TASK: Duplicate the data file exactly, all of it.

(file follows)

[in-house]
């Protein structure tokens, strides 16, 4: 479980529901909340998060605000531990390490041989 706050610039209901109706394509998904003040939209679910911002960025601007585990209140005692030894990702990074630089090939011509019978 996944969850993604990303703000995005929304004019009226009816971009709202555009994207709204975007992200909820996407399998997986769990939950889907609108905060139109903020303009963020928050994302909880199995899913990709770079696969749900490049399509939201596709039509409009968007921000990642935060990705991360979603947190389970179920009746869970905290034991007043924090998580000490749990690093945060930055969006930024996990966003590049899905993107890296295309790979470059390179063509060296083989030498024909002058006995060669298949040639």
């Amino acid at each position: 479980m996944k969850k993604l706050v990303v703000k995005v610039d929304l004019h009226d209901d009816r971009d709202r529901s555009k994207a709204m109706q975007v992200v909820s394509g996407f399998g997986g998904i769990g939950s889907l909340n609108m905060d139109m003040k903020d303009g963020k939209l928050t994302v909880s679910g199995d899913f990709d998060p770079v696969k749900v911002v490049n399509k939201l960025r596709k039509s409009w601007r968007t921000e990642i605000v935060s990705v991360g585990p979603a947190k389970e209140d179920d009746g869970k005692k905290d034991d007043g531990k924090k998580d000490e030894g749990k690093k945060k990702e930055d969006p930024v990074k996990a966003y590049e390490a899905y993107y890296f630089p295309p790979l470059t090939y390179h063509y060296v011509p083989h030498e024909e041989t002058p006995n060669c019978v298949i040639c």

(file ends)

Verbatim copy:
[in-house]
């Protein structure tokens, strides 16, 4: 479980529901909340998060605000531990390490041989 706050610039209901109706394509998904003040939209679910911002960025601007585990209140005692030894990702990074630089090939011509019978 996944969850993604990303703000995005929304004019009226009816971009709202555009994207709204975007992200909820996407399998997986769990939950889907609108905060139109903020303009963020928050994302909880199995899913990709770079696969749900490049399509939201596709039509409009968007921000990642935060990705991360979603947190389970179920009746869970905290034991007043924090998580000490749990690093945060930055969006930024996990966003590049899905993107890296295309790979470059390179063509060296083989030498024909002058006995060669298949040639």
């Amino acid at each position: 479980m996944k969850k993604l706050v990303v703000k995005v610039d929304l004019h009226d209901d009816r971009d709202r529901s555009k994207a709204m109706q975007v992200v909820s394509g996407f399998g997986g998904i769990g939950s889907l909340n609108m905060d139109m003040k903020d303009g963020k939209l928050t994302v909880s679910g199995d899913f990709d998060p770079v696969k749900v911002v490049n399509k939201l960025r596709k039509s409009w601007r968007t921000e990642i605000v935060s990705v991360g585990p979603a947190k389970e209140d179920d009746g869970k005692k905290d034991d007043g531990k924090k998580d000490e030894g749990k690093k945060k990702e930055d969006p930024v990074k996990a966003y590049e390490a899905y993107y890296f630089p295309p790979l470059t090939y390179h063509y060296v011509p083989h030498e024909e041989t002058p006995n060669c019978v298949i040639c």